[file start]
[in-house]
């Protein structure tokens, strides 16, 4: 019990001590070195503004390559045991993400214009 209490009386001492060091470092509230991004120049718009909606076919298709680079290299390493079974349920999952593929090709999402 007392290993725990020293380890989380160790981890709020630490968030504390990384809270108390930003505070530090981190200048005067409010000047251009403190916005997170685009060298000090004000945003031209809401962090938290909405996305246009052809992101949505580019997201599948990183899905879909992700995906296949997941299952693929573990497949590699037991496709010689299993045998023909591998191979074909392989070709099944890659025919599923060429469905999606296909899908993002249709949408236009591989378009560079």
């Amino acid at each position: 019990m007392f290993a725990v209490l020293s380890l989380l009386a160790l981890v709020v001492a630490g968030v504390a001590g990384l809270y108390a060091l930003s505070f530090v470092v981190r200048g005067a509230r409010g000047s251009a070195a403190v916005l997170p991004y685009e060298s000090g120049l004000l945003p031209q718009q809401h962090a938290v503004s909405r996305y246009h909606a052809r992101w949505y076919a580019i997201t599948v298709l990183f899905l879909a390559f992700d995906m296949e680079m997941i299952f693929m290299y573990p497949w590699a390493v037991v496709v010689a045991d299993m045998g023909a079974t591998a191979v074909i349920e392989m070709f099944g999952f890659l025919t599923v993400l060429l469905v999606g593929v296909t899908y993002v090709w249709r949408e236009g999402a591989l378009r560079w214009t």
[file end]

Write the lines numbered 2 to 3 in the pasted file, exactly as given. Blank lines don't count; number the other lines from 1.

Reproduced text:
């Protein structure tokens, strides 16, 4: 019990001590070195503004390559045991993400214009 209490009386001492060091470092509230991004120049718009909606076919298709680079290299390493079974349920999952593929090709999402 007392290993725990020293380890989380160790981890709020630490968030504390990384809270108390930003505070530090981190200048005067409010000047251009403190916005997170685009060298000090004000945003031209809401962090938290909405996305246009052809992101949505580019997201599948990183899905879909992700995906296949997941299952693929573990497949590699037991496709010689299993045998023909591998191979074909392989070709099944890659025919599923060429469905999606296909899908993002249709949408236009591989378009560079």
């Amino acid at each position: 019990m007392f290993a725990v209490l020293s380890l989380l009386a160790l981890v709020v001492a630490g968030v504390a001590g990384l809270y108390a060091l930003s505070f530090v470092v981190r200048g005067a509230r409010g000047s251009a070195a403190v916005l997170p991004y685009e060298s000090g120049l004000l945003p031209q718009q809401h962090a938290v503004s909405r996305y246009h909606a052809r992101w949505y076919a580019i997201t599948v298709l990183f899905l879909a390559f992700d995906m296949e680079m997941i299952f693929m290299y573990p497949w590699a390493v037991v496709v010689a045991d299993m045998g023909a079974t591998a191979v074909i349920e392989m070709f099944g999952f890659l025919t599923v993400l060429l469905v999606g593929v296909t899908y993002v090709w249709r949408e236009g999402a591989l378009r560079w214009t």